Albert L. Lipson, Sang-Don Han, Baofei Pan, Kimberly A. See, Andrew A. Gewirth, Chen Liao, John T. Vaughey, and Brian J. Ingram,

J. Electrochem. Soc. 2016, 163, A2253-A2257.

11. “The Interplay of Al and Mg Speciation in Advanced Mg Battery Electrolyte Solutions”

Kimberly A. See, Karena W. Chapman, Lingyang Zhu, Kamila M. Wiaderek, Olaf J. Borkiewicz, Christopher J. Barile, Peter J. Chupas, and Andrew A. Gewirth,

J. Am. Chem. Soc. 2016, 138, 328-337.

10. “Nanostructured Mn-Doped V2O5 Cathode Material Fabricated from Layered Vanadium Jarosite”

Hongmei Zeng, Deyu Liu, Yichi Zhang, Kimberly A. See, Young-Si Jun, Guang Wu, Jeffrey A. Gerbec, Xiulei Ji, and Galen D. Stucky,

Chem. Mater. 2015, 27, 7331–7336.


9. “Lithium Charge Storage Mechanisms for Cross-Linked Triazine Networks and Their Porous Carbon Derivatives”

Kimberly A. See, Stephan Hug, Katharina Schwinghammer, Margaret A. Lumley, Yonghao Zheng, Jaya M. Nolt, Galen D. Stucky, Fred Wudl, Bettina V. Lotsch, and Ram Seshadri,

Chem. Mater. 2015, 27, 3821-3829.

8.  “X-ray Diffraction Computed Tomography for Structural Analysis of Electrode Materials in Batteries”

Kristin M. Ø. Jensen, Xiaohao Yang, Josefa Vidal Laveda, Wolfgang G. Zeier, Kimberly A. See, Marco D. Michiel, Brent C. Melot, Serena A. Corr, and Simon J. L. Billinge,

J. Electrochem. Soc. 2015, 162, A1310-A1314.

7.  “Ab initio Structure Search and in situ 7Li NMR Studies of Discharge Products in the Li-S Battery System”

Kimberly A. See, Michal Leskes, John M. Griffin, Sylvia Britto, Peter D. Matthews, Alexandra Emly, Anton Van der Ven, Dominic S. Wright, Andrew J. Morris, Clare P. Grey, and Ram Seshadri,

J. Am. Chem. Soc. 2014, 136, 16368-16377.

6.  “A Stable Polyaniline-Benzoquinone-Hydroquinone Supercapacitor”

David Vonlanthen, Pavel Lazarev, Kimberly A. See, Fred Wudl, and Alan J. Heeger,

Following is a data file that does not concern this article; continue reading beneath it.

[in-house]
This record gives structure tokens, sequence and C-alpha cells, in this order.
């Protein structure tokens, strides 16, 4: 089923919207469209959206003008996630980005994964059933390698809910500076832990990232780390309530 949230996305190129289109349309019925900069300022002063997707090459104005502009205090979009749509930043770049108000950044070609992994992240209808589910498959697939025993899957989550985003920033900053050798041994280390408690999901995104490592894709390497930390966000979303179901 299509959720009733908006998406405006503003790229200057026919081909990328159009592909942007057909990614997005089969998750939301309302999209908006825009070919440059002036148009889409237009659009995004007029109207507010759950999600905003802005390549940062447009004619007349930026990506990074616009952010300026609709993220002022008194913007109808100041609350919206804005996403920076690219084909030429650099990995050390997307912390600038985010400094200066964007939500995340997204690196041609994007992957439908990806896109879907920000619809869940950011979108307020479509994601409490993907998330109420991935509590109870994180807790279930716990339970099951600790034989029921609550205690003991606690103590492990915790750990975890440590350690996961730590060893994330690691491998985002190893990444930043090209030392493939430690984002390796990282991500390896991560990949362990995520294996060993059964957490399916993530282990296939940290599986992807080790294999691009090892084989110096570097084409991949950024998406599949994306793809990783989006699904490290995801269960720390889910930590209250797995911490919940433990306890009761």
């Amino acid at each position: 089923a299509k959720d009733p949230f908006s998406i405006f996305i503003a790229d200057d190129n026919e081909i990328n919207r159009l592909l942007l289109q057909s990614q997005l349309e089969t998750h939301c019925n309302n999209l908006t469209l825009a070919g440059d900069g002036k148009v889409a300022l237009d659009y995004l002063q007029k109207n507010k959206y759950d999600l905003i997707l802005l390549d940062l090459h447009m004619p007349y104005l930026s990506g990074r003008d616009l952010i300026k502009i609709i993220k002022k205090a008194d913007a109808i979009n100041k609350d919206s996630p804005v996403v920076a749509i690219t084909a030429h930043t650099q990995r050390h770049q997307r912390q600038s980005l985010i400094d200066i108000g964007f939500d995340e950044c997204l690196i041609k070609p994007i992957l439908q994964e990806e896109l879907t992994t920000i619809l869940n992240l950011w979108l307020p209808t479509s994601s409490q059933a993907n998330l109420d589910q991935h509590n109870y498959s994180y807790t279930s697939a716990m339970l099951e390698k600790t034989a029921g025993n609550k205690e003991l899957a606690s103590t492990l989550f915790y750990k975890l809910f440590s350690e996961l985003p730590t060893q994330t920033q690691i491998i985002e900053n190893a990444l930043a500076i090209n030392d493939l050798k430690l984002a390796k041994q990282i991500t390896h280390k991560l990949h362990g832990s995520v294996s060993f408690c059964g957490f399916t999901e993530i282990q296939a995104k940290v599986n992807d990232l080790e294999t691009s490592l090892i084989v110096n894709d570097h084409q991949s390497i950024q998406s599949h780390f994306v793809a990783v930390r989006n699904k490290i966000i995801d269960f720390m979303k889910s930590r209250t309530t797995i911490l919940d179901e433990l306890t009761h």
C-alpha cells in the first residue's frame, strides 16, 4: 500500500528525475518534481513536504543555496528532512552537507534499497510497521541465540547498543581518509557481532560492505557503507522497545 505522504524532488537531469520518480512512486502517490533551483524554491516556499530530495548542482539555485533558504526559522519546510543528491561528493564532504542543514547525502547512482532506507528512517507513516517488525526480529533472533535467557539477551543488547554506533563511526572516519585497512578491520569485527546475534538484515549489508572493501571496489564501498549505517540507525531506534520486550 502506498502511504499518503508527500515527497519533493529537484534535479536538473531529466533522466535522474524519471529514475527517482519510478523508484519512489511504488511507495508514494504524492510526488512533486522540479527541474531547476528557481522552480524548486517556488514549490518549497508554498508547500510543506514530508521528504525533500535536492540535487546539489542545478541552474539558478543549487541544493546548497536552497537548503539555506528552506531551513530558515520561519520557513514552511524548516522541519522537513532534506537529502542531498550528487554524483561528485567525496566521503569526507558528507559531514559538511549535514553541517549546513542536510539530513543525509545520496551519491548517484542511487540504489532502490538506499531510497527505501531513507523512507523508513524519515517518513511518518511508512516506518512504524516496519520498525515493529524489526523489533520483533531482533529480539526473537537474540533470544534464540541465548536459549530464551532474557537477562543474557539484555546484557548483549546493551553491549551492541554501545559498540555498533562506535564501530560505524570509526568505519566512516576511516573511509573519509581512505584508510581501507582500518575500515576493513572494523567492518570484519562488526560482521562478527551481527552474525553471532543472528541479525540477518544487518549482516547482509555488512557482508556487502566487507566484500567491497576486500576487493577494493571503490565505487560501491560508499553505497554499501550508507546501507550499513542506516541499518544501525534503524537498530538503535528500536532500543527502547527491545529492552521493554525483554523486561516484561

Adv. Mater. 2014, 26, 5095-5100.

5.  “Sulfur-functionalized Mesoporous Carbons as Sulfur Hosts in Li-S Batteries: Increasing the Affinity of Polysulfide Intermediates to Enhance Performance”


Kimberly A. See, Young-Si Jun, Jeffrey A. Gerbec, Johannes K. Sprafke, Fred Wudl, Galen D. Stucky, and Ram Seshadri,

ACS Appl. Mater. Interfaces. 2014, 6, 10908-10916.

4.  “Sulfur Infiltrated Mesoporous Graphene-Silica Composite as a Polysulfide Retaining Cathode Material for Lithium-Sulfur Batteries”

Kyoung Hwan Kim, Young-Si Jun, Jeffrey A. Gerbec, Kimberly A. See, Galen D. Stucky, Hee-Tae Jung,

Carbon. 2014, 69, 543-551.

3.  “Bimodal Mesoporous Titanium Nitride/Carbon Microfibers as Efficient and Stable Electrocatalysts for Li-O2 Batteries”


Jihee Park, Young-Si Jun, Woo-ram Lee, Jeffrey A. Gerbec, Kimberly A. See, and Galen D. Stucky,

Chem. Mater. 2013, 25, 3779-3781.

2.  “A High Capacity Calcium Primary Cell Based on the Ca-S System"

Kimberly A. See, Jeffrey A. Gerbec, Young-Si Jun, Fred Wudl, Galen D. Stucky, and Ram Seshadri,

Adv. Energy Mater. 2013, 8, 1056-1061.

1. “Mesostructured Block Copolymer Nanoparticles: Versatile Templates for Hybrid Inorganic/Organic Nanostructures”

Luke A. Connal, Nathaniel A. Lynd, Maxwell J. Robb, Kimberly A. See, Se Gyu Jang, Jason M. Spruell, and Craig J. Hawker,

Chem. Mater. 2012, 24, 4036-4042.

bottom of page